WITH ITS slick cover design, Mark Curtis's book looks like a blockbuster. It deserves to be one. The story of the terrorist actions carried out by the British state is scarier and more gripping than any thriller.
In Web of Deceit Curtis has scoured the historical records and dug deep into Foreign Office files. His book demonstrates beyond any doubt that Britain is a 'rogue state', its leaders enthusiastically helping the US's global death squad bludgeon its way across the world.
The victims of these policies are 'unpeople' – they do not count and they are not counted. This lucid book aims to dispel the big lie that the British government has honourable motives when it intervenes abroad. Its chapters address different aspects of British foreign policy including recent policy towards Iraq and its complicity with the murder carried out by the Russian state in Chechnya.
One of the most valuable chapters looks at the war in Kosovo. Curtis says, 'The claim that the war was fought for humanitarian purposes rests on the belief that the bombing prevented a humanitarian disaster. 'This claim is illusory, since it is clear NATO bombing precipitated, rather than halted, large-scale 'ethnic cleansing'.'
He goes through in convincing detail the exaggerated claims made by the British government and others to justify war. 'A British government memorandum written after the NATO bombing says that 10,000 people were killed in Kosovo in 1999. 'Foreign secretary Robin Cook confirmed that only 2,000 of those deaths occurred before the bombing.'
Other chapters range from a brief history of the Middle East to the slaughter in Indonesia. Curtis also analyses the 'special relationship' between the US and Britain.
He shows that British support for wars waged by the US started well before Blair. In 1965 Labour prime minister Harold Wilson said, 'We fully support the action of the US in resisting aggression in Vietnam.' 'Resisting aggression' meant carpet bombing as well as the widespread use of napalm and chemical poisons.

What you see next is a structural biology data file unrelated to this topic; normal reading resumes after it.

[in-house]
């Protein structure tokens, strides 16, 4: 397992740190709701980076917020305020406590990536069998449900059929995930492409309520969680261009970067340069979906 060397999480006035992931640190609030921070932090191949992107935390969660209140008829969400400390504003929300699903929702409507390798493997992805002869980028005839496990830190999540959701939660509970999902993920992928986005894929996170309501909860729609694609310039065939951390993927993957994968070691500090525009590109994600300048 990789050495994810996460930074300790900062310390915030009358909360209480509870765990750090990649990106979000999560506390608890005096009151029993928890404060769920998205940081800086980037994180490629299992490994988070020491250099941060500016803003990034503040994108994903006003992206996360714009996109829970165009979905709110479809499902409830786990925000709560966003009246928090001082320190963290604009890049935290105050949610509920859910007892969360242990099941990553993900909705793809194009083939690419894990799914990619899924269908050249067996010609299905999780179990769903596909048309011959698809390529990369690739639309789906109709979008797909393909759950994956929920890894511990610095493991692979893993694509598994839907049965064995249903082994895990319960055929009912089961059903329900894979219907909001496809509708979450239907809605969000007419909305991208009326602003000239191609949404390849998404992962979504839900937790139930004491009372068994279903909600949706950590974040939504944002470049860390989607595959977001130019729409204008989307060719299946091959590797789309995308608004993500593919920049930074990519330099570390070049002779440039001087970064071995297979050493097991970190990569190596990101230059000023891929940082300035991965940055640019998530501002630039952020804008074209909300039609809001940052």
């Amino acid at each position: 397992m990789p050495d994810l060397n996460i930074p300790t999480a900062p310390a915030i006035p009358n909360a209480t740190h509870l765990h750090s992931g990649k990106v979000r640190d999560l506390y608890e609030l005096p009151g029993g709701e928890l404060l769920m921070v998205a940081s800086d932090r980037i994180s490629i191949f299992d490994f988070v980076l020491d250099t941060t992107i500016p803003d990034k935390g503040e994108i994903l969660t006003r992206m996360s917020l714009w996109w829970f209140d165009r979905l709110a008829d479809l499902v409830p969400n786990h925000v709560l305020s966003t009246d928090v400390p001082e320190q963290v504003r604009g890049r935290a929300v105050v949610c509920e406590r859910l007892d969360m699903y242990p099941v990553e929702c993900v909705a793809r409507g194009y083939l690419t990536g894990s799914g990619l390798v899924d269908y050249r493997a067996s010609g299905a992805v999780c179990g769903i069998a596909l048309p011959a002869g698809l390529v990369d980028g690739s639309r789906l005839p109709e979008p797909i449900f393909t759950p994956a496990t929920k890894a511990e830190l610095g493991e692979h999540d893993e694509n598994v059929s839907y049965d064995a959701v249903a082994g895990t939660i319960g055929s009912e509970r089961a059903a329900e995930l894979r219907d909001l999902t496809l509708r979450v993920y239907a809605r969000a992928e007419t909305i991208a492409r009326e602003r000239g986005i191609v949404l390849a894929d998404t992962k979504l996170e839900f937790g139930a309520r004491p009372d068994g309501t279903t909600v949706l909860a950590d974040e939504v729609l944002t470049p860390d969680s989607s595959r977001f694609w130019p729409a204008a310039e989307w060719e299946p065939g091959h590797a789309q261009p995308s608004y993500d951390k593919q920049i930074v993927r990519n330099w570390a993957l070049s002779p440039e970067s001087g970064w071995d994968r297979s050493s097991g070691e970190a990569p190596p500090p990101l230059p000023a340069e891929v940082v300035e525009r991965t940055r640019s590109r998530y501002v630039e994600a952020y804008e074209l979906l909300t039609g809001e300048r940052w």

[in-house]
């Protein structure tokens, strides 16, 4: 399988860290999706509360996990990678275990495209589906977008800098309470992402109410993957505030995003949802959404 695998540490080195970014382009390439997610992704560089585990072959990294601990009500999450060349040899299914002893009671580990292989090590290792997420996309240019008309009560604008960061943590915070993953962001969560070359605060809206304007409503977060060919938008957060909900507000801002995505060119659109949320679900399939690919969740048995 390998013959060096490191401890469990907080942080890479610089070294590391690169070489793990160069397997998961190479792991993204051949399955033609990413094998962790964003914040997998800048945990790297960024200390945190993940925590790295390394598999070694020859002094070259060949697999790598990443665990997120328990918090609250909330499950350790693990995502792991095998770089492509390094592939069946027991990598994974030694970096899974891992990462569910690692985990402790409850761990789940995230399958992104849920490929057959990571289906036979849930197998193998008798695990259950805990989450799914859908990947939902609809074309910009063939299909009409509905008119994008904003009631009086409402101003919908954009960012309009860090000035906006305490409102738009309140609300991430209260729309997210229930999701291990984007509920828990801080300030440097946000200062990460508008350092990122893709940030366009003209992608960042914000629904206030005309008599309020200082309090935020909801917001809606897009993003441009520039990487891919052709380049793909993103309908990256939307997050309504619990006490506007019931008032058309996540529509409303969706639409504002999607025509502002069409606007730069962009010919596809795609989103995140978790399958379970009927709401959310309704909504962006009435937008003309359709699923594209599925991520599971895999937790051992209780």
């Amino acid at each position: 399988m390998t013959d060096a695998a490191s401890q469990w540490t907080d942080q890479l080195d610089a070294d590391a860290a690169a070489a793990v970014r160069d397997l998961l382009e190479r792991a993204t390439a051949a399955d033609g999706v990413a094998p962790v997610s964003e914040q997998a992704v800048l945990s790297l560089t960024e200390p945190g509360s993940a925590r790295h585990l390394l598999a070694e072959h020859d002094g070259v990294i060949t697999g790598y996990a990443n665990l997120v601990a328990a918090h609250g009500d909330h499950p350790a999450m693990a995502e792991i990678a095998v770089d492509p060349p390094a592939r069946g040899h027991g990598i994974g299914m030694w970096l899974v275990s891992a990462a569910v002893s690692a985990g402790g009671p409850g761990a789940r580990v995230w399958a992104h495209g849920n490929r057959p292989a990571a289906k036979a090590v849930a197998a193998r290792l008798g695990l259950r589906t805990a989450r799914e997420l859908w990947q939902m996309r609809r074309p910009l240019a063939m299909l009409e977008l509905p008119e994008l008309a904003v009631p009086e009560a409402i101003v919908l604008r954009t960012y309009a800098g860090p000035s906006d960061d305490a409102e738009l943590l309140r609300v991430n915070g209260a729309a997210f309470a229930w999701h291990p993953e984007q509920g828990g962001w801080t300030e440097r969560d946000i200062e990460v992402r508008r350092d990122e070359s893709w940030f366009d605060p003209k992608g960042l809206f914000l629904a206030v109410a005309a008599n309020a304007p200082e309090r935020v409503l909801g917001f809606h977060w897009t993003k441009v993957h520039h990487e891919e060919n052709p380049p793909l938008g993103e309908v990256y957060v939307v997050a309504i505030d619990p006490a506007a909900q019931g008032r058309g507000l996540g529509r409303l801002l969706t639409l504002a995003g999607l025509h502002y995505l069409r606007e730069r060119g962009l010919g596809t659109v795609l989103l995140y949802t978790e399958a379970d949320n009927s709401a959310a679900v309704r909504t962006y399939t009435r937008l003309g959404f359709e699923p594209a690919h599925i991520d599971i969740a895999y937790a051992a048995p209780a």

Perhaps many people are familiar with Britain's recent crimes. But they may not know about earlier events like the dirty war in Malaya 50 years ago, when the British army tortured and murdered peasants to protect British rubber interests. 'To combat an insurgent force of around 3,000-6,000, British forces embarked on a brutal war which involved large-scale bombing, dictatorial police measures and the wholesale 'resettlement' of hundreds of thousands of people.' Several of the measures laid the basis for the tactics used by the US in Vietnam.
Curtis also uncovers a Foreign Office secret file which says, 'The war against Malayan bandits is very much a defence of the rubber industry.' The Foreign Office emerges from this book dripping with blood, an ambassador for Britain's arms dealers. But this whole government is corrupt and other departments are no better. Curtis documents how the Department for International Development under Clare Short promoted privatisation as the only path to 'development'.
This could be a deeply depressing book. But Curtis has hope for the future. He says, 'A popular people's movement has arisen in recent years, misnamed the 'anti-globalisation' movement, conducting demonstrations, rallies and teach-ins all over the world. The movement is united first in opposing the control of the planet by big business and second in seeking a world where justice and rights are respected for all.'
And he adds, 'As Bush has tried to divide the world into those with us and those against us, the fact is that there are an awful lot of people against 'us', perhaps most people on the planet – justifiably so. And, of course, we should be against 'us', as defined by Bush and Blair, if we are concerned to build a better future.' The book also has a very useful chronology of events from 1947 to this year.
Mark Curtis is an author and has worked in the field of international development for ten years. He is speaking about Britain's real role in the world at Marxism 2003. Web of Deceit costs £7.99 plus postage from Bookmarks – phone 020 7637 1848.